HMRC’s Brand New Online Sales Tax Rules

Dave Jangid | Debitam By Dave Jangid |
HMRC Brand New Online Sales Tax Rules | Debitam - Online Account Filing

As of 1 January 2024, HMRC will require digital platforms to collect information about tax, national insurance and income from customers who want to sell on their platforms. This move is to combat tax evasion by individuals who earn money through online sales.

One platform that has already made changes to its tax policy is eBay. It has updated its website to include more information about a vendor's income and tax affairs, kindly warning users may be asked to declare or pay taxes on their earnings on the ever-so-popular online sales website. platform.

But it's not just eBay that is affected by this new rule. Any digital platform operating under the Organisation for Economic Co-operation and Development (OECD) now has to collect the necessary information from its users.

What is Online Sales Tax?

Online tax, also known as OST, is a form of taxation on income earned through digital platforms. This can include selling goods or services online, renting out properties on websites like Airbnb, or even earning money through freelance work on online platforms.

The information that was collected by websites like eBay, Etsy or Vinted does not have to be shared until the end of January 2025, this may give you a good window to decide whether or not to sell online before sorting out your additional income tax on online sales.

Do I Need to Pay Tax When Selling Online

After 1 January 2024, if you are selling online on platforms such as eBay or Airbnb, then yes, you may need to pay tax on your earnings. However, the exact amount and threshold for declaring your income differs depending on where in the world you are based.

How Much Can I Earn Online Before Declaring It?

In the UK, you can earn up to £1,000 - roughly £83 a month- in a tax year before declaring your income from online sales. This is known as the trading allowance and applies to all forms of self-employment, including online sales.

However, it's important to note that this allowance only applies if you have no other taxable income. If you have any other sources of income, you will need to declare your online sales earnings regardless of the amount.

For Airbnb, it is £7,500, check the Rent a Room Scheme for more information.

For more, check our blog about "Additional Income Tax"

What Happens If I Don`t Declare My Earnings Online?

If you do not declare your online sales income, you could face penalties and fines from HMRC. The amount of the penalty will depend on how much tax you should have paid and if it is your first offence.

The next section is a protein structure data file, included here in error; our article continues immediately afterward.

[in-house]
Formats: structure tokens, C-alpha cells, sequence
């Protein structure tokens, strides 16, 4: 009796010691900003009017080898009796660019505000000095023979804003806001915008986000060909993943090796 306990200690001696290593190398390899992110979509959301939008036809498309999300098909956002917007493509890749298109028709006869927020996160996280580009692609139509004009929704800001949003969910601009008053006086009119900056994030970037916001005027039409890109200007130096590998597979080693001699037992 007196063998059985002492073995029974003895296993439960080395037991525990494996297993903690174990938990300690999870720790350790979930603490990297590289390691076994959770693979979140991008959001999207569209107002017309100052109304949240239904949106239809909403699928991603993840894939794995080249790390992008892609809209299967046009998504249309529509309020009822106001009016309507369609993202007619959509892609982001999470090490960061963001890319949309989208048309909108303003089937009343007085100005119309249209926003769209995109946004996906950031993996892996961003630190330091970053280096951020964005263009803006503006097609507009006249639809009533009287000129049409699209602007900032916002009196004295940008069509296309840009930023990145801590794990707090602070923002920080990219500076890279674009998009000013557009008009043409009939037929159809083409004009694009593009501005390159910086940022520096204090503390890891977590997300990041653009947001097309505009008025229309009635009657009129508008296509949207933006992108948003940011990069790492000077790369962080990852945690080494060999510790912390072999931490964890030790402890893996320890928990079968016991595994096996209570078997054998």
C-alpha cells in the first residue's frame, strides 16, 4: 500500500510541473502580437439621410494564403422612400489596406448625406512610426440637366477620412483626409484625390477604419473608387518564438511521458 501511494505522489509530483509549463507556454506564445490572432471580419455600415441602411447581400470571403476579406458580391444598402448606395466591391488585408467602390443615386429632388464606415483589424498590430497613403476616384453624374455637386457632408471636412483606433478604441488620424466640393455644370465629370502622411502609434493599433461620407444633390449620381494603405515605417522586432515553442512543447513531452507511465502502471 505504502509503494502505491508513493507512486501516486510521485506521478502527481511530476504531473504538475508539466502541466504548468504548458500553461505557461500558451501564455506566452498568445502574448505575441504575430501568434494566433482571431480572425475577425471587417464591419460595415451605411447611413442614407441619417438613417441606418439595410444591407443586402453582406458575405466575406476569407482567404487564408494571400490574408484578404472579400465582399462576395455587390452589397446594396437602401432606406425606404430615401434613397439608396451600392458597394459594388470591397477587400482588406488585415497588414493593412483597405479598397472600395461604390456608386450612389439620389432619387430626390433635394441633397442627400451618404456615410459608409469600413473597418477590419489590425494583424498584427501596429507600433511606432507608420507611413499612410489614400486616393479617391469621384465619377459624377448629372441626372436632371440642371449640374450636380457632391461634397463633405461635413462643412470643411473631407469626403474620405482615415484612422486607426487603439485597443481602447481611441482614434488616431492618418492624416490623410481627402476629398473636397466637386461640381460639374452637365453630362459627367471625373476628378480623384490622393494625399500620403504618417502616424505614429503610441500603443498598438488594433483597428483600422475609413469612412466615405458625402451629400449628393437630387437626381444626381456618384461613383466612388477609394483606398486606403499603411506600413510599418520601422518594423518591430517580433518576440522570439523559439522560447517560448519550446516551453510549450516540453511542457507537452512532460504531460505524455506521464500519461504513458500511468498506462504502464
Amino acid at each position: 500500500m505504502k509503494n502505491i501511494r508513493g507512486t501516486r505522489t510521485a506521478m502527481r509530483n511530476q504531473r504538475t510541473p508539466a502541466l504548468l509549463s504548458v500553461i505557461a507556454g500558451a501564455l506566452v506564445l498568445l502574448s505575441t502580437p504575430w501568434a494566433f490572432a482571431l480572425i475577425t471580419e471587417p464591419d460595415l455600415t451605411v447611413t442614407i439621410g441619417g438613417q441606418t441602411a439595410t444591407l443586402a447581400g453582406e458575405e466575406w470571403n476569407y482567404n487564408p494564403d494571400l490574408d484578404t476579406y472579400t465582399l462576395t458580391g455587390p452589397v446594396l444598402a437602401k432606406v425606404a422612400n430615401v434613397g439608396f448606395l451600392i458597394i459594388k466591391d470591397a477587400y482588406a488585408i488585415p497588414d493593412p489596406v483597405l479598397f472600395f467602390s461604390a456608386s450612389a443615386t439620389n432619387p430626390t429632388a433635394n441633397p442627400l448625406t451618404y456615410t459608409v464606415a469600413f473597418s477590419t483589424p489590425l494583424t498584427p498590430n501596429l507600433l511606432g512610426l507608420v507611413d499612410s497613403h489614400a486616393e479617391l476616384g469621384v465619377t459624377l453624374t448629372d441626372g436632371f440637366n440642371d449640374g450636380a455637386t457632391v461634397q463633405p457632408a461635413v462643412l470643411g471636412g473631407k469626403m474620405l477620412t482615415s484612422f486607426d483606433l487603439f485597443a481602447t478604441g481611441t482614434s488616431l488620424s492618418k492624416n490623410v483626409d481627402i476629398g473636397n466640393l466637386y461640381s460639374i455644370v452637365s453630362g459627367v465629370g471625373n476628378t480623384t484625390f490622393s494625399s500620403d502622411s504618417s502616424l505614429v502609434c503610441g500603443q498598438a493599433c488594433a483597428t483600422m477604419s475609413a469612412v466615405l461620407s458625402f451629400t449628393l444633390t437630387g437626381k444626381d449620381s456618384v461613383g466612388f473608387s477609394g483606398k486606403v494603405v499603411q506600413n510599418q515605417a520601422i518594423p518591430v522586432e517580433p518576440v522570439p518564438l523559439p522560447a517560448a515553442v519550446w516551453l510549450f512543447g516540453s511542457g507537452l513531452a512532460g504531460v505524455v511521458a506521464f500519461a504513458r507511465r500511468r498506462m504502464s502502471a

It's important to keep track of all your earnings from online sales and report them accurately to avoid any issues with HMRC in the future.

Remember, the information flows internationally to HMRC so the online vendor can`t evade this additional income tax anywhere on the globe.

You may face unexpectedly large bills, inspections, audits and even criminal charges if you do not declare your earnings by selling online. To make the information flow user-friendly, platforms like Vinted and Etsy have already begun developing easy-to-use information collection forms.


In conclusion, the new requirement by HMRC for digital platforms to collect information about tax, national insurance and income from online sales is a step towards combatting tax evasion. Popular platforms like eBay and Airbnb have already updated their policies, and any platform operating under the OECD now has to comply with this rule. It's important for individuals who earn money through online sales to keep track of their earnings, declare them accurately, and pay any necessary taxes to avoid penalties and fines from HMRC in the future. So, if you are planning on selling online, make sure to familiarize yourself with the tax laws in your country and stay updated on any changes that may affect your income from online sales. Stay informed and stay compliant!

For further reading on additional income

Dave Jangid | Debitam By Dave Jangid |
Note: Please note that the content of the above blog and the aforementioned information are solely for the purpose of awareness and are informative in nature. The content is designed with intent to ease the understanding while preserving the essence and importance of the compliance rules and shall not be considered as an ultimate replication of the rules. Debitam does not own any responsibility whatsoever for any unpleasant event that may arise due to the misinterpretation of a specific part or whole of the information.

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